• Customize your Search: Most of these options are only useful to people who are creating Adsense campaigns. However, Keyword Filters does give you the option to filter out keywords that have less than a set number of searches per month. I generally set this to less than (<) 10000 searches per month. Anything more than that is generally too broad and will have too much competition. But this is definitely something you can experiment with and test to find out what kind of numbers work best for your blog.
    • Keywords to include is the opposite of negative keywords. Any word that you add here will be in all the results. This is great help when you’re looking for certain long-tail keyword phrases; simply add words like “How to”, “What is” or “How does” to find phrases that people are searching for.


Once you’ve got everything set, click on the “Get Ideas” button, and after a second or two you’ll be taken to the results page.

Sop up all those juicy keywords! 

Ok, maybe not quite yet. First, you’ll notice that you have two options — “Ad group ideas” and “Keyword ideas”. While Ad group ideas are generally more useful for people doing AdSense campaigns, it never hurts to check them out; they can often help you narrow down your ideas.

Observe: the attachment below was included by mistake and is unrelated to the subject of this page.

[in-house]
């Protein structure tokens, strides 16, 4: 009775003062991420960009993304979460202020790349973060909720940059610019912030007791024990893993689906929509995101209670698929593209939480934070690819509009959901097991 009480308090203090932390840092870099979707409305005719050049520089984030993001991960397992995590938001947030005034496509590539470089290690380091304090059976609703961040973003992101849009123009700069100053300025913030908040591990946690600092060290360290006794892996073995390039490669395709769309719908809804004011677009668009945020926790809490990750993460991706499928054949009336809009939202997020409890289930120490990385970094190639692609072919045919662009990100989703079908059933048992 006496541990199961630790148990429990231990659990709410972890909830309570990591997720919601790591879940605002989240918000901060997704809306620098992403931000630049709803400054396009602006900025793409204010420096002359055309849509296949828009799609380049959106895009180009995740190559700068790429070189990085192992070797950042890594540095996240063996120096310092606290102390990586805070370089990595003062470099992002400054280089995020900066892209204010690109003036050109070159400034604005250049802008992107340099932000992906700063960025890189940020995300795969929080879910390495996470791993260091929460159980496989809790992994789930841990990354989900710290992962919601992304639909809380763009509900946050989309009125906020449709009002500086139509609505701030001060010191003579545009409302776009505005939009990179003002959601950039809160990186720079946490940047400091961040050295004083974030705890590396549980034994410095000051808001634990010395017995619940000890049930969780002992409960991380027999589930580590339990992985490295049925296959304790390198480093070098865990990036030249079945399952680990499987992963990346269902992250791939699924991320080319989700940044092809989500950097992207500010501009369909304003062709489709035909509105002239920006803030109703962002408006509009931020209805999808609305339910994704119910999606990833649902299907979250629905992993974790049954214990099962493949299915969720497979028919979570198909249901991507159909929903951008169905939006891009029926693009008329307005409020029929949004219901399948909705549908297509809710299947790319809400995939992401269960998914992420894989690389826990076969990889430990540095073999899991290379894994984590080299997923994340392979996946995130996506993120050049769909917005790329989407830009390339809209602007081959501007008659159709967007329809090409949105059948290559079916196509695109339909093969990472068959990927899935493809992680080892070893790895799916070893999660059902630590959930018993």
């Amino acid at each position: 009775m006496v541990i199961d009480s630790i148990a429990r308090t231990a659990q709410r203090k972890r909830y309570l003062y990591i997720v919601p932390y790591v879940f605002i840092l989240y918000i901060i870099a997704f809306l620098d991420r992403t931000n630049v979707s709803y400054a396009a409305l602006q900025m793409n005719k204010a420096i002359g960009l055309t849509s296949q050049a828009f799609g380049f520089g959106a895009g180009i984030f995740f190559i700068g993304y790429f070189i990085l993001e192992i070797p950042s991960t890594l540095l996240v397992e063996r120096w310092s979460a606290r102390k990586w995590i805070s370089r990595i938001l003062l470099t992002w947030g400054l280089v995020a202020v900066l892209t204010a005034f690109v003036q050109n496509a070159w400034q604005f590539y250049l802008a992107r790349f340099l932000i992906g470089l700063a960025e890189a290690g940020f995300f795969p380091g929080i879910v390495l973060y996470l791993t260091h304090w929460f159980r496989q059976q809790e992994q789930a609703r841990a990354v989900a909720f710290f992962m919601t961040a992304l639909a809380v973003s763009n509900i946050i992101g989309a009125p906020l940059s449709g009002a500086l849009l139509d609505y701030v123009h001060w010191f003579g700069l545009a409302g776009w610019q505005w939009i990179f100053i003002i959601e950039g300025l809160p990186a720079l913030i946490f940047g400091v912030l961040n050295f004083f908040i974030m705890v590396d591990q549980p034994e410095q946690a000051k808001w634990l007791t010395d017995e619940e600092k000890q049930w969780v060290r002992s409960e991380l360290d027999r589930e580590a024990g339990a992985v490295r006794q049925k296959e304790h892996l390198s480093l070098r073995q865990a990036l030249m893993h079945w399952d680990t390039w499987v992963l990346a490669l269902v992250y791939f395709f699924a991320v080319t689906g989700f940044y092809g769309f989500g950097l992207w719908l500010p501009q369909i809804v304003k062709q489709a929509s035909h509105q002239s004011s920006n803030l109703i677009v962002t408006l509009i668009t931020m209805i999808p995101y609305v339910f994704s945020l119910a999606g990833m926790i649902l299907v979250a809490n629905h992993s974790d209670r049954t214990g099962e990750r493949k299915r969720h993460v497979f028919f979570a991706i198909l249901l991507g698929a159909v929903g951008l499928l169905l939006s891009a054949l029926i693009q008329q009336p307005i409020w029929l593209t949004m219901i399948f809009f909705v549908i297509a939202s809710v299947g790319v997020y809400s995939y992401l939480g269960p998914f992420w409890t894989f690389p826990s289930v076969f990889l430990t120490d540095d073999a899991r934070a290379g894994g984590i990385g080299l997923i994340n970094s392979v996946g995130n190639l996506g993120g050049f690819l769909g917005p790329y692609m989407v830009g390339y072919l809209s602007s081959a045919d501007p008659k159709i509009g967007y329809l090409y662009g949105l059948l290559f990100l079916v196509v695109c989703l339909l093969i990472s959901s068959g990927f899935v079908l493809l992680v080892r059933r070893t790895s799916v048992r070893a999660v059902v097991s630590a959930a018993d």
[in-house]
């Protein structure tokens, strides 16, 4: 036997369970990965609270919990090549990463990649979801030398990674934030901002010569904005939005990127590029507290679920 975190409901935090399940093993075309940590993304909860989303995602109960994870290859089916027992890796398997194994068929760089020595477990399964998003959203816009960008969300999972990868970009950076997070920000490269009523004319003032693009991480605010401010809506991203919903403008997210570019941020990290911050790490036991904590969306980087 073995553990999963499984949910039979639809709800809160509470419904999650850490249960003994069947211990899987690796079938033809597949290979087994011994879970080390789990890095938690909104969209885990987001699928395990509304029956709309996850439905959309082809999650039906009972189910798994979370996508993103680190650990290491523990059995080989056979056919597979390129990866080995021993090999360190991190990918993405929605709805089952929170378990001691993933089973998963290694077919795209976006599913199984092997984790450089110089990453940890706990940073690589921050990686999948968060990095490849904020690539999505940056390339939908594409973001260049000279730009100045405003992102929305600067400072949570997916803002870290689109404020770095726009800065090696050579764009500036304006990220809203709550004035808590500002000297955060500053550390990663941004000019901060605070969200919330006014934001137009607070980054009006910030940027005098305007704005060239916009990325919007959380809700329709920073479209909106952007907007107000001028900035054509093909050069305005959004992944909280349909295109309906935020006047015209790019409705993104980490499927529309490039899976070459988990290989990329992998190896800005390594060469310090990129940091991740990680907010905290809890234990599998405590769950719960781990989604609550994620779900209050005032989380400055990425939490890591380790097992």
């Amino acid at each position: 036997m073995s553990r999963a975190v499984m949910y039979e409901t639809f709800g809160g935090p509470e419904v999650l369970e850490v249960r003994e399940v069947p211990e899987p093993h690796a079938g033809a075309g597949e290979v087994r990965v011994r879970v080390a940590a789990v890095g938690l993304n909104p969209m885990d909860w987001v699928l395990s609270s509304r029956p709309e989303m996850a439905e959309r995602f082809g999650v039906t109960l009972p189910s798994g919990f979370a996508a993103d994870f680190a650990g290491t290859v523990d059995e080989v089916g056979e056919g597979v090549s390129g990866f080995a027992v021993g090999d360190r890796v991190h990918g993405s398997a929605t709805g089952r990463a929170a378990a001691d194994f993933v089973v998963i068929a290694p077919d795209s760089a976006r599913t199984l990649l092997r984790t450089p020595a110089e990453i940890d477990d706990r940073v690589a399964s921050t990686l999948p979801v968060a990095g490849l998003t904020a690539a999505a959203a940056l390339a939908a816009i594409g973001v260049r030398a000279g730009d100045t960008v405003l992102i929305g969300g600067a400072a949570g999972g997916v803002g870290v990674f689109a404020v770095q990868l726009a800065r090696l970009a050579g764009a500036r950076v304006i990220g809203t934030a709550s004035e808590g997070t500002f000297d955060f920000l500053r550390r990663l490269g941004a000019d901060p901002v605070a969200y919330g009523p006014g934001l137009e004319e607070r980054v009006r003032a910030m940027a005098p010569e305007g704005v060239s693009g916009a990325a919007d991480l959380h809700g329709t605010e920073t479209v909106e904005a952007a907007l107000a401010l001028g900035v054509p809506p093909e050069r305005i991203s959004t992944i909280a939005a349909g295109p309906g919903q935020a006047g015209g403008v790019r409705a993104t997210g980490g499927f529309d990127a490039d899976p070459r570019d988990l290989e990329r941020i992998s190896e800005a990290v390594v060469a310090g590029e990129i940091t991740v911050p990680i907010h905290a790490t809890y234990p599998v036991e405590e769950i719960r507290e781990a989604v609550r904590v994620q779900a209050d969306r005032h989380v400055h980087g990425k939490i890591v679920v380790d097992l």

Click on over to the Keyword ideas tab and you’ll see something like this:

The keywords are listed by relevance, according to what Google believes is most relevant to the search terms you chose. You can also click on any column to sort the results; I usually sort by the average monthly searches.

Average monthly searches are exactly what you think. It bears keeping in mind this an average. If your search is for something like “How to carve a jack o lantern”, the actual search numbers are going to fluctuate wildly depending on how close we are to Halloween.

You’ll notice a little graph icon just to the left of the search numbers; click on this to see a graph of results over the last year. You’ll be able to see seasonal differences in search numbers, as well as tell if something is getting more or less popular over time.

Competition is a measure of how many advertisers are bidding on a keyword. While it might not help your SEO, it can let you know how valuable that keyword is. Generally, if there is high competition, it means a lot of advertisers are creating campaigns with that term – because it makes them money.

Suggested Bid goes hand in hand with ‘Competition’. If the bids are very high, it’s because the search term brings traffic that’s willing to spend money. Again, this may not be as important to your SEO purposes, but it’s a good thing to keep in mind.

As you choose keywords, try to find words that offer a high volume of searches without too much competition.

Using this information, you should be able to use the Google Keyword Planner Tool like a pro to take action and find the best keywords to bring traffic to your blog.